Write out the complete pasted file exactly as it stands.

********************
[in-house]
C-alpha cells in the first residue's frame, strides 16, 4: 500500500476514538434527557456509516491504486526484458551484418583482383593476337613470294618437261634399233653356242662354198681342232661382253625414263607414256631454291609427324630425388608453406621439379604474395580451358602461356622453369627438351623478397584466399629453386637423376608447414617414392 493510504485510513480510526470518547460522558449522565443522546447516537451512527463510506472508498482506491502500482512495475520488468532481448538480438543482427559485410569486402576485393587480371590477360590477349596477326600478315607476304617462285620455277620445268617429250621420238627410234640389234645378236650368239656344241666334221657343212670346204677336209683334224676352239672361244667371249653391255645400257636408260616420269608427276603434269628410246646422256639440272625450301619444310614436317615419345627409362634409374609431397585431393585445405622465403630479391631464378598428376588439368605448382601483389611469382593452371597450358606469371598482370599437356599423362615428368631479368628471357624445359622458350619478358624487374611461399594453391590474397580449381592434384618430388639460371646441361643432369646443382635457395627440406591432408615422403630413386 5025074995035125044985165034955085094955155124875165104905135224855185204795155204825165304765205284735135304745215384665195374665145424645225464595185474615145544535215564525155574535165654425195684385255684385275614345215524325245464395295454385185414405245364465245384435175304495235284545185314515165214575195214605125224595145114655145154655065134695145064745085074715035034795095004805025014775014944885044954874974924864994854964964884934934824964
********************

[in-house]
C-alpha cells in the first residue's frame, strides 16, 4: 500500500476514538434527557456509516491504486526484458551484418583482383593476337613470294618437261634399233653356242662354198681342232661382253625414263607414256631454291609427324630425388608453406621439379604474395580451358602461356622453369627438351623478397584466399629453386637423376608447414617414392 493510504485510513480510526470518547460522558449522565443522546447516537451512527463510506472508498482506491502500482512495475520488468532481448538480438543482427559485410569486402576485393587480371590477360590477349596477326600478315607476304617462285620455277620445268617429250621420238627410234640389234645378236650368239656344241666334221657343212670346204677336209683334224676352239672361244667371249653391255645400257636408260616420269608427276603434269628410246646422256639440272625450301619444310614436317615419345627409362634409374609431397585431393585445405622465403630479391631464378598428376588439368605448382601483389611469382593452371597450358606469371598482370599437356599423362615428368631479368628471357624445359622458350619478358624487374611461399594453391590474397580449381592434384618430388639460371646441361643432369646443382635457395627440406591432408615422403630413386 5025074995035125044985165034955085094955155124875165104905135224855185204795155204825165304765205284735135304745215384665195374665145424645225464595185474615145544535215564525155574535165654425195684385255684385275614345215524325245464395295454385185414405245364465245384435175304495235284545185314515165214575195214605125224595145114655145154655065134695145064745085074715035034795095004805025014775014944885044954874974924864994854964964884934934824964